Rehydrate while you walk or take a very easy jog. And stretch, especially calves, hamstrings, and quads. Plenty of good suggestions online; try YouTube. And yoga is excellent.
Going up: Hills are for energy conservation. Shorten your stride forward and stay tall. As the slope increases, treat hills like stairs: Even shorter stride forward, slight tilt forward and let the glutes and quads (butt and thighs) do the work.
Going down: Resist the urge to take long strides forward as that dramatically increases the shock to your body, which dramatically increases the risk of injury. Keep your forward stride short and let your stride lengthen behind you as you glide down the hill.
Most runners only use about 70% of their lung capacity. Between poor posture and shallow breathing, the lungs are terribly underutilized. Think long neck…long spine…And ever so gently pinch together and drop your shoulder blades. Then take full breaths without straining. This will pay off in a big way, but may take some practice.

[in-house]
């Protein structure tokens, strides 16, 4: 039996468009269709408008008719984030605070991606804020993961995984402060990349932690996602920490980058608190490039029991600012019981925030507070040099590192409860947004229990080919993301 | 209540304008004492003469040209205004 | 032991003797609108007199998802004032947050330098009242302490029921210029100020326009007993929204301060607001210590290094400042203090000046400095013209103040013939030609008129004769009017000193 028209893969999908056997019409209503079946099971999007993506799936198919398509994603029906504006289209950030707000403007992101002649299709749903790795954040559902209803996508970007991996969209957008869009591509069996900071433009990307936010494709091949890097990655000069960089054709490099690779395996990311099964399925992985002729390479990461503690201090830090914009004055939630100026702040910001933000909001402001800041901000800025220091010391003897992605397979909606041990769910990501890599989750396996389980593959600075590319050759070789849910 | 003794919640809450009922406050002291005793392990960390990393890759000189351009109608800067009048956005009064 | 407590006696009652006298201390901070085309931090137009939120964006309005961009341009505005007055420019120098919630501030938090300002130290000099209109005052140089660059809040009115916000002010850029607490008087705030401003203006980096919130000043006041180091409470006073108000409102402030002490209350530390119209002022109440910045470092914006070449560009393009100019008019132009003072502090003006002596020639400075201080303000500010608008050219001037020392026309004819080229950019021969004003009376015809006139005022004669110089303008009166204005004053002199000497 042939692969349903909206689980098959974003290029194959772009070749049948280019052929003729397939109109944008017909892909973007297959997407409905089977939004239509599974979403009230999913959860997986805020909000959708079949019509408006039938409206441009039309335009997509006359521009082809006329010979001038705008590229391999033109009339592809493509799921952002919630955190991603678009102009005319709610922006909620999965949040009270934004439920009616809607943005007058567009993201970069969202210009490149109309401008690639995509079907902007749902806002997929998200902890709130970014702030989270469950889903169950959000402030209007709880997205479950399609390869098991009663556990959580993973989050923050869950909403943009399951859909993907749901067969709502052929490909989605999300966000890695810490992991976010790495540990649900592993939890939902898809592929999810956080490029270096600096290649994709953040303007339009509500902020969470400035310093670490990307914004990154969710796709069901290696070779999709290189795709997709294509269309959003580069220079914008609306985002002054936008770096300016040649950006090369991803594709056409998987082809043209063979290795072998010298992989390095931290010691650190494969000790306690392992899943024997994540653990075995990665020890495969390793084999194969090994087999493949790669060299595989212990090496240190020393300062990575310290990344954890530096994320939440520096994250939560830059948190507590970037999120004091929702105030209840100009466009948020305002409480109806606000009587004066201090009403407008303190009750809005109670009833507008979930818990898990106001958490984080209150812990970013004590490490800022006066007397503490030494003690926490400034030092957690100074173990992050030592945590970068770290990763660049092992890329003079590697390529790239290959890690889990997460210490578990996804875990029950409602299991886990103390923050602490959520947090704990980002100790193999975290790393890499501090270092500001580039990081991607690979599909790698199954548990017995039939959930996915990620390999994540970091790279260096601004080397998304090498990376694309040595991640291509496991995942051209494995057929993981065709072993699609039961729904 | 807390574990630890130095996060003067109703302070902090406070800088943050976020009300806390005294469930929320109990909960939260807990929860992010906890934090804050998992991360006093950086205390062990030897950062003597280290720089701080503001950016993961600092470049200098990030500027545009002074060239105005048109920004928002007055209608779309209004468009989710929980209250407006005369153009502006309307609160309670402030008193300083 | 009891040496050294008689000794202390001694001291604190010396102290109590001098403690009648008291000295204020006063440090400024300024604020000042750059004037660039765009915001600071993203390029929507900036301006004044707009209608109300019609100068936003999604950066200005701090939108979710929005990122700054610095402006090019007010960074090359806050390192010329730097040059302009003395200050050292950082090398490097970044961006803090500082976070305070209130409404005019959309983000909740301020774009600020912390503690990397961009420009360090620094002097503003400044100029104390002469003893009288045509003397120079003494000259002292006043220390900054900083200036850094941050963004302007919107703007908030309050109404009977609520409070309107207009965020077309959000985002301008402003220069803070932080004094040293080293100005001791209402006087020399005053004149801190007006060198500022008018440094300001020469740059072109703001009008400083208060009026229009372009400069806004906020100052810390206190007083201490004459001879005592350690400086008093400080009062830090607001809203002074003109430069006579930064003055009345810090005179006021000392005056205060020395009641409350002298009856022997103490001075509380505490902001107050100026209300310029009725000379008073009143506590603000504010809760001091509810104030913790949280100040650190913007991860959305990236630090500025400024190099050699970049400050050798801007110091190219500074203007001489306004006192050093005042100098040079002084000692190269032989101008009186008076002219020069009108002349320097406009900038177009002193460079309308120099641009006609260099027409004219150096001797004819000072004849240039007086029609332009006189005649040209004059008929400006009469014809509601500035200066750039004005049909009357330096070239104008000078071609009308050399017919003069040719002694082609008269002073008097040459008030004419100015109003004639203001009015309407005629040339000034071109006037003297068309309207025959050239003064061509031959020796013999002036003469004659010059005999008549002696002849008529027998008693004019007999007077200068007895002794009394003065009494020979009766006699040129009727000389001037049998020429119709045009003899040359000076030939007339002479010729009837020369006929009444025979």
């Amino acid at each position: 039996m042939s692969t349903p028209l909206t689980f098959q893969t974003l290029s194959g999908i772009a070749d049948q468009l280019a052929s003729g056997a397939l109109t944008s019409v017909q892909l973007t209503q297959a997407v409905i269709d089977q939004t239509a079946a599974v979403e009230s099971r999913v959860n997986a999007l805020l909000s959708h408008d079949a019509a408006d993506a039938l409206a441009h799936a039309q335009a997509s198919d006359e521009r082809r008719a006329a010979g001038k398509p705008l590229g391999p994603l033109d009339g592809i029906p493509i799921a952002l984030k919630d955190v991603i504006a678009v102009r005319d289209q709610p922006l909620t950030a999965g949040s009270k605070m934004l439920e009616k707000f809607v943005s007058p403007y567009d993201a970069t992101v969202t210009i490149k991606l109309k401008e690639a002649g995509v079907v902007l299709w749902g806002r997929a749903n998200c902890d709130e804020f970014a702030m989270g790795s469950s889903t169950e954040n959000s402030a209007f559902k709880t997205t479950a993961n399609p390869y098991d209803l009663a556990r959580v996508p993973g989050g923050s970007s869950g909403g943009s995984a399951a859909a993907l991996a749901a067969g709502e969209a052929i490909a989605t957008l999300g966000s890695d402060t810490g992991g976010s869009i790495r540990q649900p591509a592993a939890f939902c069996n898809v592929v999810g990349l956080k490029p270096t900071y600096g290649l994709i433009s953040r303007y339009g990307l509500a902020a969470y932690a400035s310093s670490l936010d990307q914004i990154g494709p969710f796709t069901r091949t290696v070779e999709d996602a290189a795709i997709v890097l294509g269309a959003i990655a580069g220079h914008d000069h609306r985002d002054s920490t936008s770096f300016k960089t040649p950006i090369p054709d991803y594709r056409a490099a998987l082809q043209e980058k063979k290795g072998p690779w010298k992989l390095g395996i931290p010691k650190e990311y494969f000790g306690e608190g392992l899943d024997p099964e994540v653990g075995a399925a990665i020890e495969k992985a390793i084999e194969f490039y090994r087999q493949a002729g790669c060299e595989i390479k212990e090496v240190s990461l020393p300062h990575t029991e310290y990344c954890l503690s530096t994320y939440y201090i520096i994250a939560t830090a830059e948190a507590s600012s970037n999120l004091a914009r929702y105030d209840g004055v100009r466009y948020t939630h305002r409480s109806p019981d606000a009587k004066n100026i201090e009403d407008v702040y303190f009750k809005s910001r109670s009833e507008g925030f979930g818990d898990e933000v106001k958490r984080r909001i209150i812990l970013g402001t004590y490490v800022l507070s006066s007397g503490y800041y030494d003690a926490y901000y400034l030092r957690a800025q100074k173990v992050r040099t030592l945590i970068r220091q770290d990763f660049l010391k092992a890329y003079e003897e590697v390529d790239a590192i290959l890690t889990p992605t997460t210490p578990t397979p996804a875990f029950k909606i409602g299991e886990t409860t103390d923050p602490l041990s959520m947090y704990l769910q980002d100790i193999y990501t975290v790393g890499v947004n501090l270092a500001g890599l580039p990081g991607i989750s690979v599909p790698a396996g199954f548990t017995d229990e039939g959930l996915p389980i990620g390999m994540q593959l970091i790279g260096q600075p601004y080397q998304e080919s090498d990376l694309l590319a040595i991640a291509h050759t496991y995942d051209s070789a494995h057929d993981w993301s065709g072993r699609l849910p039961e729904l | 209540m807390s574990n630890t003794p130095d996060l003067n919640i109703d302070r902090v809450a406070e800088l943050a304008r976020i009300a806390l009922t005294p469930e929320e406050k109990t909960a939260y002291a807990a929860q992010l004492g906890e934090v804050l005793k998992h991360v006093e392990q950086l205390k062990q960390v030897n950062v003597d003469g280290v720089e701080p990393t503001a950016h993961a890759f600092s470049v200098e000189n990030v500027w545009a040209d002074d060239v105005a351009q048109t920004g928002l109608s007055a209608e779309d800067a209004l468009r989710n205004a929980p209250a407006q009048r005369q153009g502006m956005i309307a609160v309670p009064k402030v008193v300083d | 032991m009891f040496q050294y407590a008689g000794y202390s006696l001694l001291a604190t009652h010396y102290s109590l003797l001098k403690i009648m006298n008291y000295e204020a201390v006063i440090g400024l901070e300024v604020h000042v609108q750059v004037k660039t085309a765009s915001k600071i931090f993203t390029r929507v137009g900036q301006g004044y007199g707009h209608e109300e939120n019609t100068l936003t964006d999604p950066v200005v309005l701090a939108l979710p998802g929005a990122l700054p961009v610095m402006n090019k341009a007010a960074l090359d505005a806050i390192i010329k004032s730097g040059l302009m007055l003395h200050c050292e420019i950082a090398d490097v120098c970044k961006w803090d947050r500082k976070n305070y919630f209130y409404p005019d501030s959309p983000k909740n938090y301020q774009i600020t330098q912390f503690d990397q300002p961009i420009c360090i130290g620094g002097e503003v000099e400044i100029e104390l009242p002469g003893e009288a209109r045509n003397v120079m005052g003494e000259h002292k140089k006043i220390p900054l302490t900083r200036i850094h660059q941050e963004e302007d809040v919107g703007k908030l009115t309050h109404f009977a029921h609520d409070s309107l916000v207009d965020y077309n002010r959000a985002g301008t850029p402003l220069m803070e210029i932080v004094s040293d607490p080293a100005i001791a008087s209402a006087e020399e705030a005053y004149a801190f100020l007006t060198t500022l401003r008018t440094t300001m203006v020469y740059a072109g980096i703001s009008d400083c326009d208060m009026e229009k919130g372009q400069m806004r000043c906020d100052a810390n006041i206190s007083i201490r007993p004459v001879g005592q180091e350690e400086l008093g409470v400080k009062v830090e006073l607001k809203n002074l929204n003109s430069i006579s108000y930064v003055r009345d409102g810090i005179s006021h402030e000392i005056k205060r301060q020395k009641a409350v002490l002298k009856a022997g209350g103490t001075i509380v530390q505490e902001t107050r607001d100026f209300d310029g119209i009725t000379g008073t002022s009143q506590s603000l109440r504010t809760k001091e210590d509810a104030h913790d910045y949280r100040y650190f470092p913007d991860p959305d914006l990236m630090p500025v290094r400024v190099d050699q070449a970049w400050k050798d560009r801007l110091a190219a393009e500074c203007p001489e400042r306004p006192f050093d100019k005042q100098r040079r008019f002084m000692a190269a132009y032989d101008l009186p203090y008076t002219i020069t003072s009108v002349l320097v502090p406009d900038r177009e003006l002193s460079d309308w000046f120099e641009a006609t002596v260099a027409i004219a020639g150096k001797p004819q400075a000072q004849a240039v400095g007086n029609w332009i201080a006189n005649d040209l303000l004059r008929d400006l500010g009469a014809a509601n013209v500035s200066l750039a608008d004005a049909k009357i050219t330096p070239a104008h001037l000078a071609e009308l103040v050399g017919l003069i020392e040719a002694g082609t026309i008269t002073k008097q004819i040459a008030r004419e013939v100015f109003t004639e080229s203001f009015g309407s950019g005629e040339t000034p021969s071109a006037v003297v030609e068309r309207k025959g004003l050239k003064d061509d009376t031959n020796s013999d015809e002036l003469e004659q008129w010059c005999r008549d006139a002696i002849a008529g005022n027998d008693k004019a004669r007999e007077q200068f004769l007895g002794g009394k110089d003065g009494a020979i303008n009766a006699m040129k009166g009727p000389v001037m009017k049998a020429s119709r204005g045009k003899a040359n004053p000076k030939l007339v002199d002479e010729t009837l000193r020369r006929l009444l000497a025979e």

Your core is your answer. Efficient, injury free running requires the use of your core. And your core isn’t a six pack. A core goes from the pubic bone to the arm pits and all the way around. Cross train accordingly.
In an event like the Taji 100, there’s a risk that participants will try to go every day. If you are at that level of fitness—and youth!—then that’s up to you. But rest is terribly important because it allows the body to recover and build. That applies both mentally and physically. One day (or two) off per week early in February may well prevent the injury that will sideline you for the entire final week.
And whenever it gets a little tough out there—and it will—know that there is a Wounded Warrior at the finish line wanting to thank you.
And many, many thanks for participating in the Taji 100!
Certified Chi Running Instructor
© Ed Malley 2013
Suggested Running Schedule
For many, the Taji 100 will be the largest amount of running you’ve ever done in such a short period of time. We suggest you not run 3.5 miles everyday, but allow yourself two rest days a week. On RUN days, we suggest a one mile warmup, three mile run, and one mile cool down. Following this schedule, you’ll complete your 100 miles in 28 days, yet allow your body its much needed recovery time. Adjust the calendar to fit your specific needs and schedule.